The Arteon doesn't fare any better
...so this is a good thing? seems like both cars did just fine. oversteer is much easier to correct than understeer, especially in a front-wheel drive car. hats off to Volkswagen to making their cars rotate again.
Any car which holds together for a whole race is too heavy.
Normal ordinary cars designed to be driven by everyone are designed to understeer. But ... unless it is calibrated to understeer like a pig, oversteer can still be induced by certain driver actions under the right conditions. Evidently the moose test is what those conditions are for these cars.
ESP has allowed suspension calibrations that would have been trouble in the old days, and many ESP calibrations nowadays will let the car get a little bit loose before intervening. That's probably what is happening here. The car never actually spun, it never actually left the road, in one of the slo-mo shots you could see front wheels momentarily starting to lock due to ESP intervention. Not a big deal.
Oh, the US exclusive XDS is interesting. If (and it’s a big if) XDS works under decelerations I could see where it may help slightly; just as a RWD car with a spool limits movement at the front. That said, if this is indeed market specific I would be looking more at the suspension.Originally Posted by ice4life
The test video stated it was a TDI 4mo. However, I have a really hard time believing that is normal behavior having been behind the wheel of one for 6 months. Like I said the only other factor would be XDS which absolutely effects stability. It is standard in the US and optional overseas.
the typical reaction to understeer is more wheel, turning in more, which only makes it worse. if there is braking invovled, they also push harder on the brakes, which again, makes the whole problem worse. training that out of people is hard to do.
oversteer the counter steering comes naturally, it the throttle input that will screw you here. but the real reason we see cars tuned for understeer is that the front of the car is way safer to crash, rather than the sides or rear.
The problem with requiring a driver to actively steer out of an oversteer situation is that most drivers won't give the correct amount of opposite correction and do it quickly enough - and 99+% of cars, especially nowadays, don't transmit enough feel through the steering to give the driver a hope of feeling the correct amount. And lots of drivers will simply panic and do nothing.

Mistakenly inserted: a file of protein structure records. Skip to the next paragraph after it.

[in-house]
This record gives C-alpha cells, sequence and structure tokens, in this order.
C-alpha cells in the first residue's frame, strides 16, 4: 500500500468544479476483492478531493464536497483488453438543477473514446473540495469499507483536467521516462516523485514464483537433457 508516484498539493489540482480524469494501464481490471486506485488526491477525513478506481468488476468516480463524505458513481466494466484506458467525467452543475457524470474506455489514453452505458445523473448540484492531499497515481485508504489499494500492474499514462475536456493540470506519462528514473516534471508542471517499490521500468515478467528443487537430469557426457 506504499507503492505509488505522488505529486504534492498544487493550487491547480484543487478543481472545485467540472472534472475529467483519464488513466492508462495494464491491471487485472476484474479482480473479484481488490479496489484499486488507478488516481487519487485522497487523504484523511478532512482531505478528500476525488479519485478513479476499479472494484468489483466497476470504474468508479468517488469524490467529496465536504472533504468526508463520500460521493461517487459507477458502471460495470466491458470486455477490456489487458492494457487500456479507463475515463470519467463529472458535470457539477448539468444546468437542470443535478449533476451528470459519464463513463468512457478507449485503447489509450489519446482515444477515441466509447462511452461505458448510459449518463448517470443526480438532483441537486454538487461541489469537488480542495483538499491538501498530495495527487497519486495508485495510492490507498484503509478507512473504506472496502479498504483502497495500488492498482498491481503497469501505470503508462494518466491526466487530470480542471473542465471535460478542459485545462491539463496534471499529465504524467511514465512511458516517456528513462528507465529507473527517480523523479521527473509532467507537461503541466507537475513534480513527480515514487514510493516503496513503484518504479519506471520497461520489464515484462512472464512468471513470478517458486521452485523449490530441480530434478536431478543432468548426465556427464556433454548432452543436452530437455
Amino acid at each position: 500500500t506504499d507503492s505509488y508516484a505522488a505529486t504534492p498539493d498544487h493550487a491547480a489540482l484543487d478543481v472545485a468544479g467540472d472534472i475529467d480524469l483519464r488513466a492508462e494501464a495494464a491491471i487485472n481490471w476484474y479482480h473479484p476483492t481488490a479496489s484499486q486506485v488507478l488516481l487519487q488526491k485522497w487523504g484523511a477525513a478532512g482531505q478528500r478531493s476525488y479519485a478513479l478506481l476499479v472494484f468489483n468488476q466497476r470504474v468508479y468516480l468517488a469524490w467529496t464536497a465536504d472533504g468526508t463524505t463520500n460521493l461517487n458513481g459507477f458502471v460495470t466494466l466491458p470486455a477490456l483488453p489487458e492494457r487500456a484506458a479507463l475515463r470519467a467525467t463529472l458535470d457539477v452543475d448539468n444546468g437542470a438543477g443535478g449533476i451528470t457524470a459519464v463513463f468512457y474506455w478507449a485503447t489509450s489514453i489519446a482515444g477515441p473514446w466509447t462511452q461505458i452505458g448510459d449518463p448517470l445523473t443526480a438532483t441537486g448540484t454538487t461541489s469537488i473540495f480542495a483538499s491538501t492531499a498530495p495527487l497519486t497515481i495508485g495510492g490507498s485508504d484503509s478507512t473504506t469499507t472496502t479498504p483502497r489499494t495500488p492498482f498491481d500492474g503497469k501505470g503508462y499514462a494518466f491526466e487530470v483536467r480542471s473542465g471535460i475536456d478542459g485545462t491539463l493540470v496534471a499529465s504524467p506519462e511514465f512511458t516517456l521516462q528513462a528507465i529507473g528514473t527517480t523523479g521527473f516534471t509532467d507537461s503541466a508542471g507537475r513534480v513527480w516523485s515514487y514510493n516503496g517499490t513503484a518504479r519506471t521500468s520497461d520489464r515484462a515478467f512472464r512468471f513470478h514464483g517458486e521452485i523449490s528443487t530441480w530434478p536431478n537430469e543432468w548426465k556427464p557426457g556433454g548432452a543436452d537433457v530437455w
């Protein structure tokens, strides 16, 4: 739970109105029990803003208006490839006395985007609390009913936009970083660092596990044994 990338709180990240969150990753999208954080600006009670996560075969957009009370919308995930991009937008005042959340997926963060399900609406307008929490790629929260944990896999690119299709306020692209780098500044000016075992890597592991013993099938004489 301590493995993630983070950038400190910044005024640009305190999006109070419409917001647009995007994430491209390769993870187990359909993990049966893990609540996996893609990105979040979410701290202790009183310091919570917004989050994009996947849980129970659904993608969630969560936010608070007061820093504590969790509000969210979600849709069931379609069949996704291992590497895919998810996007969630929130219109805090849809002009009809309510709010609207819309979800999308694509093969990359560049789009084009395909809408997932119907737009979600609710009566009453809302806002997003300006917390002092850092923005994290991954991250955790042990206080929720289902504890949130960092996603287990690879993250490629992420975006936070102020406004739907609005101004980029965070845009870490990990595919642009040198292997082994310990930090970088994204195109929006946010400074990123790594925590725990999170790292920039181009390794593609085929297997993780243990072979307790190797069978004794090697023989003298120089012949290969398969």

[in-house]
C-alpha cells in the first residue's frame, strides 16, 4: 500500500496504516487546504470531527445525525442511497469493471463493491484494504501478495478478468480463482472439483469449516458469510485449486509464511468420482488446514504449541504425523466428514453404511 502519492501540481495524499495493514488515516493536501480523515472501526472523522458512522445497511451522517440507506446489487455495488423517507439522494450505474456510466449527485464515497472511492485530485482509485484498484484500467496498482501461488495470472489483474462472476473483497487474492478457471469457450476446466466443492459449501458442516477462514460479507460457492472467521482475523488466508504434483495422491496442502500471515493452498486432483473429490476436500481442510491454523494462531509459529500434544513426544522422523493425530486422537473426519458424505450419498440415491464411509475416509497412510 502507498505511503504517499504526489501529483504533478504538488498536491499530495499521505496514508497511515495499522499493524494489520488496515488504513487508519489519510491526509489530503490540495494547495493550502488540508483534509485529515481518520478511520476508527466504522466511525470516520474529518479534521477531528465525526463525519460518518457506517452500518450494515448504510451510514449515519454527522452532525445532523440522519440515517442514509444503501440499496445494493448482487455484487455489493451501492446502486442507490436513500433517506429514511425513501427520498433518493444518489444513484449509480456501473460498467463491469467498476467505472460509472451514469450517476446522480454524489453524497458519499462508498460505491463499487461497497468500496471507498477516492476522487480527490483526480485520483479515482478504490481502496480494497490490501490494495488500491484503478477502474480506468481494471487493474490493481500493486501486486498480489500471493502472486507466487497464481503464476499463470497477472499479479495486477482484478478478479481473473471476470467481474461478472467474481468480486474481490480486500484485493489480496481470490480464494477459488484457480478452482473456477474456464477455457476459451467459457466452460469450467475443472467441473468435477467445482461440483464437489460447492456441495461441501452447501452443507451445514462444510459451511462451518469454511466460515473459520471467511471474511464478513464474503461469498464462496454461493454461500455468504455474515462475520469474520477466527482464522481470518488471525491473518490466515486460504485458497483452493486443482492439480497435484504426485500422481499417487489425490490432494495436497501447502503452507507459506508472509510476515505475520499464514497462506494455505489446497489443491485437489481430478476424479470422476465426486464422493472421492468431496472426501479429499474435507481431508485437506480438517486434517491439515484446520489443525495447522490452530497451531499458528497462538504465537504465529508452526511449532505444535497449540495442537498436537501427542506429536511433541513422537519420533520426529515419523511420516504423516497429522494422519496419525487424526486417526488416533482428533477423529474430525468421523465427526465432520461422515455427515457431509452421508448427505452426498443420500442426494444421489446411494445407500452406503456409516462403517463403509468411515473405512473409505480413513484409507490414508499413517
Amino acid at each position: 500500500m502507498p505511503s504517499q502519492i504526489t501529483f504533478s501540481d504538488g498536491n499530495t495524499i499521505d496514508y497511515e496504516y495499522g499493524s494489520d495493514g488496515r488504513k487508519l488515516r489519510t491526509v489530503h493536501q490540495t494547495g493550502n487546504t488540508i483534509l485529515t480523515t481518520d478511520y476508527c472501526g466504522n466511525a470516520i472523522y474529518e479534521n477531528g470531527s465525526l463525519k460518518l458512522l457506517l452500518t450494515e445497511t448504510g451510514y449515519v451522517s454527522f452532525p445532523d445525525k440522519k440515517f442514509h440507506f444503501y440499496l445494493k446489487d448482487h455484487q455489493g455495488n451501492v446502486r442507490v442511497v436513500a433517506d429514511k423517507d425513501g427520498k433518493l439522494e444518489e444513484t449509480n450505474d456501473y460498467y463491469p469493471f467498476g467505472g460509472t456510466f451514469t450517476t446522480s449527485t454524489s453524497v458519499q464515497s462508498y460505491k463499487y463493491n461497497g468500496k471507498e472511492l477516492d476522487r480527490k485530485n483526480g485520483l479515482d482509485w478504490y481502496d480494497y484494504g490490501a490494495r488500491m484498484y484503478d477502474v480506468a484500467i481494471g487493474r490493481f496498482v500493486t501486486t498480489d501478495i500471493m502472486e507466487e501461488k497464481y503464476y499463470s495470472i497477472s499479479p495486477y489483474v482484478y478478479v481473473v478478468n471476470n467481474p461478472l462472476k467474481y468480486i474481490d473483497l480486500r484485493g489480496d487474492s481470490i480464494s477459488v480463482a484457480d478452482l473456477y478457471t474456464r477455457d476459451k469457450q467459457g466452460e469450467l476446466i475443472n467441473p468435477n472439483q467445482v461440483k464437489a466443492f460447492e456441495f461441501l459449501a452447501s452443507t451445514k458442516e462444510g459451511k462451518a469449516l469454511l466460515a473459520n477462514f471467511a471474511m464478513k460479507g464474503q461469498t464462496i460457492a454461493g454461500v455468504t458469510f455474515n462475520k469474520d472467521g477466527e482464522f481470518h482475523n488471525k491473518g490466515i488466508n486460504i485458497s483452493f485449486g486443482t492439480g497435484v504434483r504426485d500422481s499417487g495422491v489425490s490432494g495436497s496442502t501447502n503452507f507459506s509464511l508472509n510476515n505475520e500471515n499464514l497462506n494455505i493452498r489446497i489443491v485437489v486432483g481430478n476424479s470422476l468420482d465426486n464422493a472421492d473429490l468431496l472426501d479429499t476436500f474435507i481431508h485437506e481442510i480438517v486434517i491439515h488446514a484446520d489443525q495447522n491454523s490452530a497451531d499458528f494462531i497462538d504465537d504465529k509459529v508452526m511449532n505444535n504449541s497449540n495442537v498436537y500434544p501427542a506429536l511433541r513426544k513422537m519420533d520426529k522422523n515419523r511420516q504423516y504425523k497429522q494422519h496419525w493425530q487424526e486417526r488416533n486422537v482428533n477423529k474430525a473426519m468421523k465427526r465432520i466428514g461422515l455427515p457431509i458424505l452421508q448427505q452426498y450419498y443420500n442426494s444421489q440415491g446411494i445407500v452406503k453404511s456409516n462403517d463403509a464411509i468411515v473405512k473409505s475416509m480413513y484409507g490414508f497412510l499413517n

Sure, if you have something with quick, direct steering and good steering geometry, you can feel it (and not all drivers will know what to do with that road feel even if they are provided with it). Otherwise ...
its actually kind of amazing to watch in-car of drivers. the hands are rarely the issue in oversteer. because it makes intuitive sense, as the car starts to over-rotate, the brain is just like ... ummm, i dont want to be pointing this way, i want to be over there, and the hands just naturally do it. now, sometimes the hands lag when the car catches itself, but most of the time that issue is actually a foot one ... lifting.
if you think of the intuitive reaction to understeer, which is "ummmm car isn't turning, i want to be over there, there, now ive added more steering to get over there" you can see where its a problem. how many students cars have you been in watching them continuously adding steering while the car understeers off the track? lots is my answer. training someone to freeze or reduce steering input in understeer is a tough one. its very counter intuitive.
but we digress, the main reason for setting up a street car with understeer bias is so that all that nice crash structure and safety features hits first, like its designed to. not because untrained drivers are better at dealing with it.
Finally got to watch the video.... I think the driver reacted slowly in the Arteon test. In the final "turn" he seemed slow to turn the wheel. But maybe that's just a viewer expecting too much.
None of this looks dangerous to me. Crazy inputs result in (somewhat) crazy response from the car. Would you prefer it to ignore the driver instead?
And I'm not some kind of extreme libertarian who would recommend to just leave a one-star review on yelp if a product is poorly designed and kills you and your whole family ... Like I don't think cars should threaten to flip over when you punch the brakes (e.g.)
OMG that was a while ago!Originally Posted by patrikman
Could easily be; any number of subtle differences could explain a difference. This test transfers forward on decel and then loads up the right side of the car hard, with a complete/sudden transfer from full right to full left just after. It's a rather specific test and could be as simple as the euro version having a stiffer rear end. Which maybe they do; these cars have a tow rating in Europe.Originally Posted by ice4life